Clash of the Sources

Polly Walker as Cassiopeia sets the story in motion by insulting Hades (Ralph Fiennes) in "Clash of the Titans" 2010

The Greeks turned to their myths not for religious and spiritual sustenance, but for science. The modern mind looks in wonder and amusement at the stories of Zeus, Hera, Aphrodite, Athena, and Poseidon and thinks the antiquated mind something primitive and verging on silly.

That is, no doubt, how the future minds will look back at our religious institutions as well.

For the average Greek of antiquity, their everyday lives were not determined as fully by the will of the gods the way they are believed to be by Judeo-Christians of 2010. Temples were erected, sacrifices made and libations poured, but then the Greek went on with their day. You consulted oracles for prophecies, and turned to the myths to explain the sunset, the spring and winter, and the whistling wind across the fields.

The current creative function of Greek mythology has been given a new makeover in the remake of The Clash of the Titans, based – loosely – on the story of Perseus, half-man and half-god warrior, and his adventure to rescue Andromeda, slaying the Gorgon Medusa in the process while managing to not turn to stone himself.

Inserted in the story is a Nordic monster, the Kraken, who Perseus must turn to stone with the Gorgon’s head. This is not extant in the Greeks, but they had plenty of their own mythic monsters and beasts to stand in the way of their heroes as well, so we won’t quibble.

There is still a campy aesthetic to the Hollywood portrayal of the gods high on Mount Olympus, as there was in the 1981 original. Zeus glitters like he’s in an Abba video, and all the gods are airbrushed like they’re in a soap opera, as they stand and gaze down on their world and the happenings therein, deciding which move to make on the chessboard next.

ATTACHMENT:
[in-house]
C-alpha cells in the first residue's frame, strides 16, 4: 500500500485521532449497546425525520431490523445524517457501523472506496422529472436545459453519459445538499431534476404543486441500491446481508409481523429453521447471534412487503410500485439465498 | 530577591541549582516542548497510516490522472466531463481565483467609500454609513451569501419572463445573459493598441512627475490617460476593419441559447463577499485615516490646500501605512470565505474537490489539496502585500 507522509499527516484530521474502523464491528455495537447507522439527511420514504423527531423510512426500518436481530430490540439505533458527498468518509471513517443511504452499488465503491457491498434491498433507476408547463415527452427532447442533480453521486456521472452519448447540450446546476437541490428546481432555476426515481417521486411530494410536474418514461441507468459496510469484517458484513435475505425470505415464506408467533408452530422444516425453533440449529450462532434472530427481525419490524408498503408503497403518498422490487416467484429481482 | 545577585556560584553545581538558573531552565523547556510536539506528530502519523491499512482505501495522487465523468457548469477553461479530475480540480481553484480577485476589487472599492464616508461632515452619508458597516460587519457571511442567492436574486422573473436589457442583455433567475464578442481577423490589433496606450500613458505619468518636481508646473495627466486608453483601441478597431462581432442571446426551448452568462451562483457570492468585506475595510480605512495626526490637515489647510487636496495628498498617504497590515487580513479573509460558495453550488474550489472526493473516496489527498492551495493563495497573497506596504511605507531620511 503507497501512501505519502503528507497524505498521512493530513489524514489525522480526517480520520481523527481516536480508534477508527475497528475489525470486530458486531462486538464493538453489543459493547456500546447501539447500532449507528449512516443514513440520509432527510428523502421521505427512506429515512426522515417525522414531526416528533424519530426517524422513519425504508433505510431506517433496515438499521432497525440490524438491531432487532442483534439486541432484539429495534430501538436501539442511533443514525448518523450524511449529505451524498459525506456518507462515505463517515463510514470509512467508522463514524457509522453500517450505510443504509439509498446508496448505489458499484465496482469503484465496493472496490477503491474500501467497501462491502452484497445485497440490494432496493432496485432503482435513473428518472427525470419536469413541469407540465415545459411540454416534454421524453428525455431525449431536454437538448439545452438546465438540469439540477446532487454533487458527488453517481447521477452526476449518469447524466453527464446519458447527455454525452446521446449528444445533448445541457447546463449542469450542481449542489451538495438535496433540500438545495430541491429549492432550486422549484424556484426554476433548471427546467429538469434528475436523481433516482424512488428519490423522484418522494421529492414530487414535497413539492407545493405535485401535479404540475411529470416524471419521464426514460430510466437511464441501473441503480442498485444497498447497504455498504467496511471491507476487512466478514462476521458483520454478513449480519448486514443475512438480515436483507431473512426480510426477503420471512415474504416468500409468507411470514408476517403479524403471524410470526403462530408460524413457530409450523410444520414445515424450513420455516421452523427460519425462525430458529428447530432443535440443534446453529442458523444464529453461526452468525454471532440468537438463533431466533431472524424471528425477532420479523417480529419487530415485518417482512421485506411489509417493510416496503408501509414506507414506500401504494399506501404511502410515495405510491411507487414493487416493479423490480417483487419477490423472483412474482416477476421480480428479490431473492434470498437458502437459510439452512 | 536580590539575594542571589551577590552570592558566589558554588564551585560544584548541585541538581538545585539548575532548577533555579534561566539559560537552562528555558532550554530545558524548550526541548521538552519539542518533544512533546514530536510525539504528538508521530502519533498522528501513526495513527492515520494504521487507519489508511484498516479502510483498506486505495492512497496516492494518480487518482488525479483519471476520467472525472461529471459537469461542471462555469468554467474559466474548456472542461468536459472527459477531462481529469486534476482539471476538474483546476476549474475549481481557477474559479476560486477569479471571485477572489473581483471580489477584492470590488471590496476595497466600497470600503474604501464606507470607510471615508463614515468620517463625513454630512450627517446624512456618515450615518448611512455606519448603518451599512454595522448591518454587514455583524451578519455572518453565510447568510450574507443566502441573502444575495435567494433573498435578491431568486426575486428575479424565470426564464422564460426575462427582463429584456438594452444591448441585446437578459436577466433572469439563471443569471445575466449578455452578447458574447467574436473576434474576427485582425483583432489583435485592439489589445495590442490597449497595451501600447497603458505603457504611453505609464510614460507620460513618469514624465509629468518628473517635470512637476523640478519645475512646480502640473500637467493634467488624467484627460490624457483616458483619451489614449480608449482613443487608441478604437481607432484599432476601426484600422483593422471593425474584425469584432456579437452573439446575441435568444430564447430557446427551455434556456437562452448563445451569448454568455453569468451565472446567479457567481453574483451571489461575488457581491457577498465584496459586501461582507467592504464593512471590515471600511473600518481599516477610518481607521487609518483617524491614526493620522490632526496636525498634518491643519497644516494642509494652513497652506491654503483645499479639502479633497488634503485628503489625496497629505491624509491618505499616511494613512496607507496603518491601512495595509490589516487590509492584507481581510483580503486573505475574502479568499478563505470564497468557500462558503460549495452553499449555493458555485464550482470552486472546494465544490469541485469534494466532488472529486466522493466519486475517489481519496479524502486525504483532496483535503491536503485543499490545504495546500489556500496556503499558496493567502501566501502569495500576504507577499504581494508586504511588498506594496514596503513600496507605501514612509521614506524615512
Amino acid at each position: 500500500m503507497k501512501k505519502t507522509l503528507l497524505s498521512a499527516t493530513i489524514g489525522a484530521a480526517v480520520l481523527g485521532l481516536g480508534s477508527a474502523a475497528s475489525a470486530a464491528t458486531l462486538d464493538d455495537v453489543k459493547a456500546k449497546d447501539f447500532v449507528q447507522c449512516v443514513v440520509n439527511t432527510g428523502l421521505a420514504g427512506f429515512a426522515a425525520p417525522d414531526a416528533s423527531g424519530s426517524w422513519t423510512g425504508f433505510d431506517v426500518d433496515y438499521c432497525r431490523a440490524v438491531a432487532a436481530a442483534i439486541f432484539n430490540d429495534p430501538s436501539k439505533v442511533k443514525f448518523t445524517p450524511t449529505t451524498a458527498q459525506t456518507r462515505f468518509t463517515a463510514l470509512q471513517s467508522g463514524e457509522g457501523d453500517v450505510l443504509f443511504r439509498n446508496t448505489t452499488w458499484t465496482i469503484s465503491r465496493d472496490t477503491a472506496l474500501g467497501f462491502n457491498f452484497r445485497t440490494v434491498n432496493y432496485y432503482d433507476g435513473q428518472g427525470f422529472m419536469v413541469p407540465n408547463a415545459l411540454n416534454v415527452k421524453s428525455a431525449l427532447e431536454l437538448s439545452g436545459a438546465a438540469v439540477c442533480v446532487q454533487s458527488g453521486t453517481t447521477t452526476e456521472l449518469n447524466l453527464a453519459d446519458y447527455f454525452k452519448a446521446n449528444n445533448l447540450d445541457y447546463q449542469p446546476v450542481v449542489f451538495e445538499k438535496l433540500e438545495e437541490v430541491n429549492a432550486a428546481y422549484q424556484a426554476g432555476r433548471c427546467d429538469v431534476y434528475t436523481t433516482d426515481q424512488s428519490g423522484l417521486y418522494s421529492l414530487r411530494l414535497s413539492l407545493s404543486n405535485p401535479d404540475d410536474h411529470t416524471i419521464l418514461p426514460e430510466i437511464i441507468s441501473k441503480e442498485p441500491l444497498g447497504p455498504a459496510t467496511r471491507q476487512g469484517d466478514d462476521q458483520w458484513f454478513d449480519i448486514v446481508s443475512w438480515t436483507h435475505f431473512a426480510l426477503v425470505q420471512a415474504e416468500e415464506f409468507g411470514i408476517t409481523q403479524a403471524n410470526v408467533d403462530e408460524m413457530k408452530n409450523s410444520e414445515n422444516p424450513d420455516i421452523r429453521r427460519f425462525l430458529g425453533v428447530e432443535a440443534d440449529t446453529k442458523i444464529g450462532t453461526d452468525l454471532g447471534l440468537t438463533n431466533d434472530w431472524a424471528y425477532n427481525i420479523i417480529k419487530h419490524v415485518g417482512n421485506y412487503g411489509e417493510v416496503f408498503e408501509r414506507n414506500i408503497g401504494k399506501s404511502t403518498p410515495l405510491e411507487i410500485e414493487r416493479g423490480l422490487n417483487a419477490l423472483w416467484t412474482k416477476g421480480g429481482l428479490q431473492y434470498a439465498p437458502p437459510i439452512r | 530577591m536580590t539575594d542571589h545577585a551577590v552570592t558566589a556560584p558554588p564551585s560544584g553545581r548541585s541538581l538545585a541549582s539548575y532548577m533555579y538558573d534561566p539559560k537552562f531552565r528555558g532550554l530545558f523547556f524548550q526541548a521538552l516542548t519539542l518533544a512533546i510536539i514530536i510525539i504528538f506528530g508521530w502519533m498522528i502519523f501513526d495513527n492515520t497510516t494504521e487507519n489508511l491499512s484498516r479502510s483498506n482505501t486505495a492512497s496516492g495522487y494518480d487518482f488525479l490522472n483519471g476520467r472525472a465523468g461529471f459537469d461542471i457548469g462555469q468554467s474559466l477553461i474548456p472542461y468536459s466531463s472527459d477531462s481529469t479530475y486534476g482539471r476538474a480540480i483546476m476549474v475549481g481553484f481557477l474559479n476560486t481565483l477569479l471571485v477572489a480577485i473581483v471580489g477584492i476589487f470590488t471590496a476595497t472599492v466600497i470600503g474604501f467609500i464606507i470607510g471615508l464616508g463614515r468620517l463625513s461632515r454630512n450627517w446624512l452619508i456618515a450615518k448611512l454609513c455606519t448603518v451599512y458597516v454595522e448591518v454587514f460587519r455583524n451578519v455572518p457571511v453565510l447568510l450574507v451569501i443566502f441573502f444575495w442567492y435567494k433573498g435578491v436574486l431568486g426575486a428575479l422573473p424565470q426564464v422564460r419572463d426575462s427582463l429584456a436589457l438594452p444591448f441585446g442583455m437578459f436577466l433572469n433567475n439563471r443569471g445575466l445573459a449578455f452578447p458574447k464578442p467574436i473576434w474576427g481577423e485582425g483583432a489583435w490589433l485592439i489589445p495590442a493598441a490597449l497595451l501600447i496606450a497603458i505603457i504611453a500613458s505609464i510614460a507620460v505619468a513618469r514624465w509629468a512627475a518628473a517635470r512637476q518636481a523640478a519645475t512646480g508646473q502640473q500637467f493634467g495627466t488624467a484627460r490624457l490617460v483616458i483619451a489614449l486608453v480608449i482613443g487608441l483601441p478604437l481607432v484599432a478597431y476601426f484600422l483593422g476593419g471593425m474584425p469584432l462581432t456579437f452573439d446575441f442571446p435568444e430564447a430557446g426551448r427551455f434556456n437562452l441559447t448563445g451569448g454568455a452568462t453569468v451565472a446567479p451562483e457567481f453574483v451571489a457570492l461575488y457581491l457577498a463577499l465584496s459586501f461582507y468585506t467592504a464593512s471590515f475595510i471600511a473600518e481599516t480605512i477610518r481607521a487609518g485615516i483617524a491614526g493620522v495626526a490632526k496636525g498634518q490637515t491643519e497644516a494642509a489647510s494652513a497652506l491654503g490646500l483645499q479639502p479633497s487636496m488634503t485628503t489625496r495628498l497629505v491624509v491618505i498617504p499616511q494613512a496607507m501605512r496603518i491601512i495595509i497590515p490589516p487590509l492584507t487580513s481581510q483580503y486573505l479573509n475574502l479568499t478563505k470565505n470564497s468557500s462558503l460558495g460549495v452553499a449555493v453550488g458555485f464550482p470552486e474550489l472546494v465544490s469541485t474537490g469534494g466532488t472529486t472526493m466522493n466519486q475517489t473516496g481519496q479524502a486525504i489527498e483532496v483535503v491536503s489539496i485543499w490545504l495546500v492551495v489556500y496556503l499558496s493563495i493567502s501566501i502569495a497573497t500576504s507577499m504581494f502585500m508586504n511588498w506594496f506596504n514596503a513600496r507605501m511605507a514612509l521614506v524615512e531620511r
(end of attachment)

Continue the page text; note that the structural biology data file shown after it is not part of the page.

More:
Ralph Fiennes is probably the best actor here because of his fun relish in the evil role of Hades, Zeus’s brother confined to rule the underworld and be neglected of man’s love and reverence. There is a great scene early on when Andromeda’s arrogant mother, Cassiopeia (played by actress Polly Walker, who I love as Atia in HBO’s “Rome”), brazenly proclaims they, the humans, no longer have need of the gods at all and are more beautiful anyhow. Hades swoops down to wrathfully show her exactly how dependant on the gods they truly are. This scene really sets the whole thing in motion.

Liam Neeson appears in brief snippets as an angry Zeus, but one never gets the true feeling of might and power that comes along with the mere mention of the King of the Gods, wielder of the lightning bolt.

And don’t even get me started on the complete – complete – omission of Athena, the most active of the gods next to Zeus and Hades. Goddess of warcraft and wisdom, she gives Perseus the shield to slay Medusa with, afterward placing the Gorgon’s head on her own shield. Her presence is usurped mysteriously by Io, who in reality – or at least the original myths – was Perseus’s great grandmother many times over and one-time wife to Zeus.

Then there’s a strange episode with huge tarantulas of some kind that made me think more of the original “Star Trek” series than anything out of antiquity. At least the recent epics Troy and Alexander had authentic Greek pedigree and feel.

To be a little fair to the filmmakers, Greek history and mythology is so full of names, marriages, births, families, and stories that it is incredibly difficult, nigh impossible, to render each and every storyline accurately.

But they certainly could have tried harder.

Nothing can replace the specific quality of Medusa’s portrayal in the original film. Rendered in claymation, which lent her an eerie, unnatural appearance, the Gorgon slithered through her candle-lit palace freezing men to stone and chilled me as a child. In this new one, she is all computerized and flying like a leopard over shattered columns and broken men. I would have liked to have seen at least her face be an actual actress.

Ultimately, one does not leave the theater feeling the true majesty of these powerful myths that have endured for thousands of years. They represent mankind’s mental and rational awakening from the dark age of unawareness, as well as a passionate need to understand the mysterious world around them. The result was the evolution of heartbreaking, beautiful, tragic and inspiring characters and stories that still manage to fill our imaginations with more awe than any modern story that has been thought up.

Instead, the new Clash of the Titans gives us something akin to Starship Troopers and 300, testosterone-infused CGI machines; although, I do have to say I enjoyed parts of this new film much more than the latter two.

While I am thrilled that these stories continue to be given cinematic treatment, I would really love to see them done right, giving dignity and respect to the source, and perpetuating the sorely lacking classical knowledge to our youth and increasingly removed men and women who no longer have to brave the mighty seas of Poseidon or face the horrifying Cyclops to reach their modern day goals.

That is what the cinema is there for now.

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